[Solved] SQL Searching - Two Columns Varying Values
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SQL Searching - Two Columns Varying Values

Based on a poor database design beyond my control, I am now having to deal with something new (for me). I am hoping someone can assist me.

We have two columns in the database: "Column1" and "Column2" Column1 can have a value of Breakfast/Lunch/Dinner. Column2 is free text and can contain many things.

How can I write a query where I can look for more than one specific value in Column1 and Column2 where both conditions must be true?

Example Code:

Select *
from TestDb
where (Column1 = 'Breakfast' and Column2 like '%banana%')
and (Column1 = 'Lunch' and Column2 like '%pizza%')

The expected result is that we find all subjects who had a banana for breakfast and pizza for lunch (which is why both conditions must be true). We don't want to find subject who just had a banana for breakfast or just pizza for lunch.

How to optimize this SQL query?

The following recommendations will help you in your SQL tuning process.
You'll find 3 sections below:

  1. Description of the steps you can take to speed up the query.
  2. The optimal indexes for this query, which you can copy and create in your database.
  3. An automatically re-written query you can copy and execute in your database.
The optimization process and recommendations:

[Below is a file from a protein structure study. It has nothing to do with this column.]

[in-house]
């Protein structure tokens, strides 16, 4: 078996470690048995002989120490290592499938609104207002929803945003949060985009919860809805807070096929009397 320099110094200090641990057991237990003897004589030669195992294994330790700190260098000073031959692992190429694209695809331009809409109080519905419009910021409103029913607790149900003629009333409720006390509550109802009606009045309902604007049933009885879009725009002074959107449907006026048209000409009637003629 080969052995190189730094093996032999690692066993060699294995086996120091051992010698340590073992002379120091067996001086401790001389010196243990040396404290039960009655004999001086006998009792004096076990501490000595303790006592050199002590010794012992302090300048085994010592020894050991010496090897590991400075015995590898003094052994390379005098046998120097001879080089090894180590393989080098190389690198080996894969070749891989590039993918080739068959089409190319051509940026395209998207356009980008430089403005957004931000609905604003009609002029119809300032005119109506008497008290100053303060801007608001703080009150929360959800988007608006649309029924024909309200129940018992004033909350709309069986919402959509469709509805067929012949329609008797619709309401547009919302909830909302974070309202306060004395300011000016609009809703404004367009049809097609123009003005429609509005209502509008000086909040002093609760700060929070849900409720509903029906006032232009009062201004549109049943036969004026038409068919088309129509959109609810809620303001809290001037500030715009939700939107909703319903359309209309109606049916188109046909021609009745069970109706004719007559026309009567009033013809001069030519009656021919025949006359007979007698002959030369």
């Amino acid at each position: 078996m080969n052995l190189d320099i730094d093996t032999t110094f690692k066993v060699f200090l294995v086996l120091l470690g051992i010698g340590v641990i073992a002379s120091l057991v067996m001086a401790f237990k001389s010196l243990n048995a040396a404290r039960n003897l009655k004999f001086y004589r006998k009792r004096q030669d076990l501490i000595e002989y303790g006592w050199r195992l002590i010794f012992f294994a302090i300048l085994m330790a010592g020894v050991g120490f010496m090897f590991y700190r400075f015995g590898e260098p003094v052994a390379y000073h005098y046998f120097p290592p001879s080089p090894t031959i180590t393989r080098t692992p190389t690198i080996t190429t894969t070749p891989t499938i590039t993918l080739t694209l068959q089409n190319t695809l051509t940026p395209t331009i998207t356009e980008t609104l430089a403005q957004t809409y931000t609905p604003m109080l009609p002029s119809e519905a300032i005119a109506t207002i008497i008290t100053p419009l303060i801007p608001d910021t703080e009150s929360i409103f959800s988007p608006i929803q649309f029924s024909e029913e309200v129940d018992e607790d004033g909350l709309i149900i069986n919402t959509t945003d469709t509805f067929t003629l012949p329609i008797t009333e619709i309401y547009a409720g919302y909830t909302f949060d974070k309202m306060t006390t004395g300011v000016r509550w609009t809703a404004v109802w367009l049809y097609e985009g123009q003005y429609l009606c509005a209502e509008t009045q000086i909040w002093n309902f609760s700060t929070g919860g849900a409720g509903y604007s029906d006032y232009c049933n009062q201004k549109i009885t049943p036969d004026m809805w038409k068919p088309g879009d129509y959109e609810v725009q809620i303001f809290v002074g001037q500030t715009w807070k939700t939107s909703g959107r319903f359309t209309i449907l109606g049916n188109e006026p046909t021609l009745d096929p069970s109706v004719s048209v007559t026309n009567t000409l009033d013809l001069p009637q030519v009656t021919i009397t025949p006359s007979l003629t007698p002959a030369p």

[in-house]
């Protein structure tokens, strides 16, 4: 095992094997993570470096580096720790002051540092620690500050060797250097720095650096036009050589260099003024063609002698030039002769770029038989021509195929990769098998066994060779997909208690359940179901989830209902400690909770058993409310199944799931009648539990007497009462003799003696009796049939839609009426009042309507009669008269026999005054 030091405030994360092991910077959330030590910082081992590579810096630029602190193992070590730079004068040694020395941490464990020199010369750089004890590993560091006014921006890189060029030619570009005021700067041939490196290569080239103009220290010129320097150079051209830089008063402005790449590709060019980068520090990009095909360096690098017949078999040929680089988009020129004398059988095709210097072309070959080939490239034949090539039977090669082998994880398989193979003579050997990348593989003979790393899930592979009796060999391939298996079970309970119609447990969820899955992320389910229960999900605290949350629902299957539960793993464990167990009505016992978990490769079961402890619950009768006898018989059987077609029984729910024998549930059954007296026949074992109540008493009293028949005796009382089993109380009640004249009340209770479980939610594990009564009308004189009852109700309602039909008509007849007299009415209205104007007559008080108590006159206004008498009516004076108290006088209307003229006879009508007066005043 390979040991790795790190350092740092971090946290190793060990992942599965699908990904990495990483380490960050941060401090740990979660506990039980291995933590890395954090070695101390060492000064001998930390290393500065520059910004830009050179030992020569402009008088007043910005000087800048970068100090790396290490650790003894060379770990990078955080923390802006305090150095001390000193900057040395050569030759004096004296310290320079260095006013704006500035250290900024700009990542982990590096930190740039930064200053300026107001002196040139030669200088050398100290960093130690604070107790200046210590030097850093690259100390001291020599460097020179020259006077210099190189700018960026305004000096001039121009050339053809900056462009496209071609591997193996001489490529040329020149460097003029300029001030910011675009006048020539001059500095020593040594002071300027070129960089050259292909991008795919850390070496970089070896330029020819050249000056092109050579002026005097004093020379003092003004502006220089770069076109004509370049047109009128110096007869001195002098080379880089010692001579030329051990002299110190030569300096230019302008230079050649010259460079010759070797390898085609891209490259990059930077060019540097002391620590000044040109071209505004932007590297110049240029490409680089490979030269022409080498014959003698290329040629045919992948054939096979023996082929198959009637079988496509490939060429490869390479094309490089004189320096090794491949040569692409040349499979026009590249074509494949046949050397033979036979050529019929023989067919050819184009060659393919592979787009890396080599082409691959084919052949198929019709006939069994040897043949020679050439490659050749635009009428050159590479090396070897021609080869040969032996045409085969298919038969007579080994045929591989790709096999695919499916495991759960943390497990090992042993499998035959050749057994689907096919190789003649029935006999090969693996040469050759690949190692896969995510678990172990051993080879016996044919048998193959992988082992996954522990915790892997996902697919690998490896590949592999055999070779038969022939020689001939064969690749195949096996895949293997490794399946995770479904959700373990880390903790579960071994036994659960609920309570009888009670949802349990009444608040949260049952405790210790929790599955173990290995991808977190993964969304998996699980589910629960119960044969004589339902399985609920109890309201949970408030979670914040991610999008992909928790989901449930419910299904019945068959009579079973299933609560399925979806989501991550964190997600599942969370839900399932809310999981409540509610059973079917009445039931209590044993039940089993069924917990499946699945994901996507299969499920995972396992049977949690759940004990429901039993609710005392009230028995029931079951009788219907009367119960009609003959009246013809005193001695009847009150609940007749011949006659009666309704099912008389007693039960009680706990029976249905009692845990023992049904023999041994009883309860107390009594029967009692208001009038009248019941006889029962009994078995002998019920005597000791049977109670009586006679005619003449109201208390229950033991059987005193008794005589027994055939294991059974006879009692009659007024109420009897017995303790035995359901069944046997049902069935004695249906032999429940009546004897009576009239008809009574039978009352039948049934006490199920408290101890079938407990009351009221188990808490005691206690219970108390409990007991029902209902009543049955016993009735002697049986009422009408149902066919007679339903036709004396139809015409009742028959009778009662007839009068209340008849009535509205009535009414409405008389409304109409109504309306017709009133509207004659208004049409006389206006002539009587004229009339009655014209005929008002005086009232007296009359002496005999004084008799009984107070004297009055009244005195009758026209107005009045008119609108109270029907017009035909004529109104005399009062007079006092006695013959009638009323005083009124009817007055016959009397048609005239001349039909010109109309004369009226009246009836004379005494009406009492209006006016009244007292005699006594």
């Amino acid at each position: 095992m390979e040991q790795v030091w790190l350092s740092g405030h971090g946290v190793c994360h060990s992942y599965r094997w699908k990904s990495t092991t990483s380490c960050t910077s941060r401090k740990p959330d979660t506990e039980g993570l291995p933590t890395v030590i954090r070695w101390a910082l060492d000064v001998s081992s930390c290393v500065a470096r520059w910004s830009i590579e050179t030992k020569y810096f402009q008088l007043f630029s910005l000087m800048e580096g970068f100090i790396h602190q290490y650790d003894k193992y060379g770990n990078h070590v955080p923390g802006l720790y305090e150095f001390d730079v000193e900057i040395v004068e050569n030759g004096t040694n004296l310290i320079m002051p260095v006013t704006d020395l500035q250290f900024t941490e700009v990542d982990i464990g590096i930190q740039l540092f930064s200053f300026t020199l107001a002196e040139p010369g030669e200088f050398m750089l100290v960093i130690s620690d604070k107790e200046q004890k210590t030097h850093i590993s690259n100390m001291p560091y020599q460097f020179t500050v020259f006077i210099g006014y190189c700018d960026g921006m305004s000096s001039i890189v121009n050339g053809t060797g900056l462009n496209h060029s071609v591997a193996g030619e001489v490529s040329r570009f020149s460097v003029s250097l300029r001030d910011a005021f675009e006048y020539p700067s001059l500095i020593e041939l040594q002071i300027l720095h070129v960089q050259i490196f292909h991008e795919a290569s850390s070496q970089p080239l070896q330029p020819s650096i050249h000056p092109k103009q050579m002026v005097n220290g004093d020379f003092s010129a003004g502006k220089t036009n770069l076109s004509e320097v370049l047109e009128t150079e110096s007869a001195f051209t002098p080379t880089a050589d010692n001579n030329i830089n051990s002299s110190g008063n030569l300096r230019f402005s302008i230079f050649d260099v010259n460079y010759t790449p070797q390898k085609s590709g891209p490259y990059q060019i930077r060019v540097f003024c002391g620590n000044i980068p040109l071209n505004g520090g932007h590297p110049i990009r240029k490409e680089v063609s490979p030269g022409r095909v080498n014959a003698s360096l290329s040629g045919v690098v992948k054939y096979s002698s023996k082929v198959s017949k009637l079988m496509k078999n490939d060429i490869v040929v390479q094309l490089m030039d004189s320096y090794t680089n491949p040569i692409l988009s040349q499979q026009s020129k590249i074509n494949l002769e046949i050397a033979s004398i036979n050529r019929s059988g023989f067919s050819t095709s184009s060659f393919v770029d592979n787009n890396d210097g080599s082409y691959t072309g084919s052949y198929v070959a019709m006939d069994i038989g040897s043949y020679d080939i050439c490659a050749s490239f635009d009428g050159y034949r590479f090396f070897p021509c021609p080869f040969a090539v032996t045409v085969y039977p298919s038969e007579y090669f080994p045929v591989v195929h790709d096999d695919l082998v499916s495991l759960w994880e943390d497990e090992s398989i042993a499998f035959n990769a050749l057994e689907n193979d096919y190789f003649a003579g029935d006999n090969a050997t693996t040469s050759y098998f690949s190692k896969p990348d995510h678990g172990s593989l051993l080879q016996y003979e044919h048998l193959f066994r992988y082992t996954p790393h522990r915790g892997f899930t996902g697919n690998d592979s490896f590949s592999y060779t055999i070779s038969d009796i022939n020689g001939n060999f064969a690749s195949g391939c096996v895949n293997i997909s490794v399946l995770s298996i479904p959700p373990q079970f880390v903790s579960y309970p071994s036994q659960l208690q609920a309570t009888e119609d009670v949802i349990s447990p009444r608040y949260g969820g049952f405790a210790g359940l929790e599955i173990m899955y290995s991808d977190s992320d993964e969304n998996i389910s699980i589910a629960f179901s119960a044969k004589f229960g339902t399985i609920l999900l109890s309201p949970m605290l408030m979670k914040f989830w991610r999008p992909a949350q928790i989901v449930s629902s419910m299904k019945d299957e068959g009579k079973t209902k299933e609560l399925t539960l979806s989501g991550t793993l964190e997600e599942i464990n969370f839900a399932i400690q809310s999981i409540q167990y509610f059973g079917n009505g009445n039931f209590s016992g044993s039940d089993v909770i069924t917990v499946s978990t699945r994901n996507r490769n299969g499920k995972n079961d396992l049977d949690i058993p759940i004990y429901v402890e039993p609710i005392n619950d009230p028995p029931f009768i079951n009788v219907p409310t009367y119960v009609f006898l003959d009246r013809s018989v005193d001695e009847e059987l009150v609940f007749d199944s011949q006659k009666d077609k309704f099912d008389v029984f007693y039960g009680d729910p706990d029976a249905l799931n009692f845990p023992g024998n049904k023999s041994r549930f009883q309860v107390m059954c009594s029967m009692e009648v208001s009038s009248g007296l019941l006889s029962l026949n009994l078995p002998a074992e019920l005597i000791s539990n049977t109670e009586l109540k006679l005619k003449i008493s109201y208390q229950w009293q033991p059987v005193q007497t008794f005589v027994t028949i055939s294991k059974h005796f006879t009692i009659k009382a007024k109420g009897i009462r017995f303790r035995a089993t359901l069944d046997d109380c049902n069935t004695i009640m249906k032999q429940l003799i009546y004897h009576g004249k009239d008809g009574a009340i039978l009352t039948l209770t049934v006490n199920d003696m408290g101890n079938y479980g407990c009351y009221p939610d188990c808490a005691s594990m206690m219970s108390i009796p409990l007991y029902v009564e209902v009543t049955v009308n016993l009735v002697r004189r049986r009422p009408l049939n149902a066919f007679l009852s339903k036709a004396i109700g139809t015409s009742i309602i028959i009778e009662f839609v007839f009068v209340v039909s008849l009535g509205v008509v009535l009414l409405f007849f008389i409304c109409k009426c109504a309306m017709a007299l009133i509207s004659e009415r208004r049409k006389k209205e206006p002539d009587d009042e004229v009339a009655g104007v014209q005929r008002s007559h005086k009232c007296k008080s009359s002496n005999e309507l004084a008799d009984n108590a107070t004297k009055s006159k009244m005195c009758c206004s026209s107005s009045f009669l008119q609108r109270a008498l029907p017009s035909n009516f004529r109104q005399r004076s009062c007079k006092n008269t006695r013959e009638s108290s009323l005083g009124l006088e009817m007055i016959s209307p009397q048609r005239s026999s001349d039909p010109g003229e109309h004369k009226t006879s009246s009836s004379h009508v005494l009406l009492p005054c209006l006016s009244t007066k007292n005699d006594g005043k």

1. Avoid LIKE Searches With Leading Wildcard (query line: 8): The database will not use an index when using like searches with a leading wildcard (e.g. '%banana%'). Although it's not always a satisfactory solution, please consider using prefix-match LIKE patterns (e.g. 'TERM%').
  2. Avoid LIKE Searches With Leading Wildcard (query line: 12): The database will not use an index when using like searches with a leading wildcard (e.g. '%pizza%'). Although it's not always a satisfactory solution, please consider using prefix-match LIKE patterns (e.g. 'TERM%').
  3. Avoid Selecting Unnecessary Columns (query line: 2): Avoid selecting all columns with the '*' wildcard, unless you intend to use them all. Selecting redundant columns may result in unnecessary performance degradation.
  4. Create Optimal Indexes (modified query below): The recommended indexes are an integral part of this optimization effort and should be created before testing the execution duration of the optimized query.
Optimal indexes for this query:
ALTER TABLE `TestDb` ADD INDEX `testdb_idx_column1` (`Column1`);
The optimized query:
SELECT
        * 
    FROM
        TestDb 
    WHERE
        (
            TestDb.Column1 = 'Breakfast' 
            AND TestDb.Column2 LIKE '%banana%'
        ) 
        AND (
            TestDb.Column1 = 'Lunch' 
            AND TestDb.Column2 LIKE '%pizza%'
        )

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* original question posted on StackOverflow here.